Mdina, The Silent City

Mdina, or Città Notabile, is the old capital of Malta. Mdina is a medieval walled town situated on a hill in the centre of the island. Punic remains uncovered beyond the city’s walls suggest the importance of the general region to Malta’s Phoenician settlers. The town is still confined within its walls, and has a population of just over three hundred, but it is contiguous with the village of Rabat, which takes its name from the Arabic word for suburb, and has a population of over 11,000.

Evidence of settlements in Mdina goes back to over 4000 BC. It was possibly first fortified by the Phoenicians around 700 BC, because of its strategic location on one of the highest points on the island and as far from the sea as possible. When Malta had been under the control of the Roman Empire, the Roman Governor built his palace there. Legend has it that it was here, in around 60 AD, that the Apostle St. Paul lived after his shipwreck on the islands.

Mdina owes its present architecture to the Arab period, from 870 until the Normans conquered Malta in 1091. They surrounded the city with thick defensive fortifications and a wide moat, separating it from its nearest town Rabat.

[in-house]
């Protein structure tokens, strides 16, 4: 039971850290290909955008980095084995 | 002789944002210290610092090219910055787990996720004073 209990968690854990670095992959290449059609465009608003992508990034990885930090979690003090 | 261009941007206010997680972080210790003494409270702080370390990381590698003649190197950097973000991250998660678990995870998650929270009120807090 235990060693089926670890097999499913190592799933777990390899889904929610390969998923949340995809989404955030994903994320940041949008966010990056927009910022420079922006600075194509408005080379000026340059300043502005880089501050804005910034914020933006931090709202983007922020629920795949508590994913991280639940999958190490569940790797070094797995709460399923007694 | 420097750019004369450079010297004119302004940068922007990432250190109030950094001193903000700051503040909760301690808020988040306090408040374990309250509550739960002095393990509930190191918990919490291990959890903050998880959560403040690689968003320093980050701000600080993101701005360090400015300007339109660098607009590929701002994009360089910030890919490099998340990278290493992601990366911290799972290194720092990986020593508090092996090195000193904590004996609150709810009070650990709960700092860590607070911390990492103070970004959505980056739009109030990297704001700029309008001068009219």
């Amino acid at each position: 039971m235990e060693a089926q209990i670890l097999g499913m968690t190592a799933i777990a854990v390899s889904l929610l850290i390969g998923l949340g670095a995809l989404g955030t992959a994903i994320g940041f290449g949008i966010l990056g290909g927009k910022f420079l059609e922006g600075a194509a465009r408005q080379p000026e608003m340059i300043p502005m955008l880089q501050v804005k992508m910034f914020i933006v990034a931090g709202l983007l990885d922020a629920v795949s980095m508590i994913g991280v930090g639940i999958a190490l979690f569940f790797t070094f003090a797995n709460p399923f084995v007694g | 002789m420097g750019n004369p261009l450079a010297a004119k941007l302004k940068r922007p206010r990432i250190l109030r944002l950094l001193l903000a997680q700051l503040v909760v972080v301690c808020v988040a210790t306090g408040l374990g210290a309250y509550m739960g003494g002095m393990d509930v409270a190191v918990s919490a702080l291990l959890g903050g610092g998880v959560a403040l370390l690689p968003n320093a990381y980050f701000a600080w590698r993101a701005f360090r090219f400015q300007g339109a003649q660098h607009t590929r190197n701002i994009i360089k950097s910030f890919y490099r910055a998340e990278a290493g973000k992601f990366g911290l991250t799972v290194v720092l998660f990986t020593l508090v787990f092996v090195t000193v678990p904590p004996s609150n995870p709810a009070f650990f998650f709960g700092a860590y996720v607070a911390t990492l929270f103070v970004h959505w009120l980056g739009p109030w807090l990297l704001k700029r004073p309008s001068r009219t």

At the end of the Siege of Malta, the defenders of Mdina famously scared away the Turkish army that was retreating from their failed siege of the Knights of St. John at the future site of Valletta by firing their cannons, despite having very little ammunition.

A strong earthquake in 1693 destroyed a large number of buildings in Mdina. After the earthquake the cathedral was rebuilt on the designs of the Maltese architect Lorenzo Gafa and Baroque elements were introduced to the cityscape.

Most of Mdina’s palaces serve as private homes. The impressive Cathedral of the Conversion of St Paul is fronted by a large square. Only a limited number of resident and emergency vehicles, wedding cars and hearses are allowed within Mdina, partly why it has earned the nickname “the Silent City”.


Places of Interest


Adapated from Wikipedia.

St Paul’s Cathedral, Mdina

Gardens in Mdina Ditch

Mdina Gate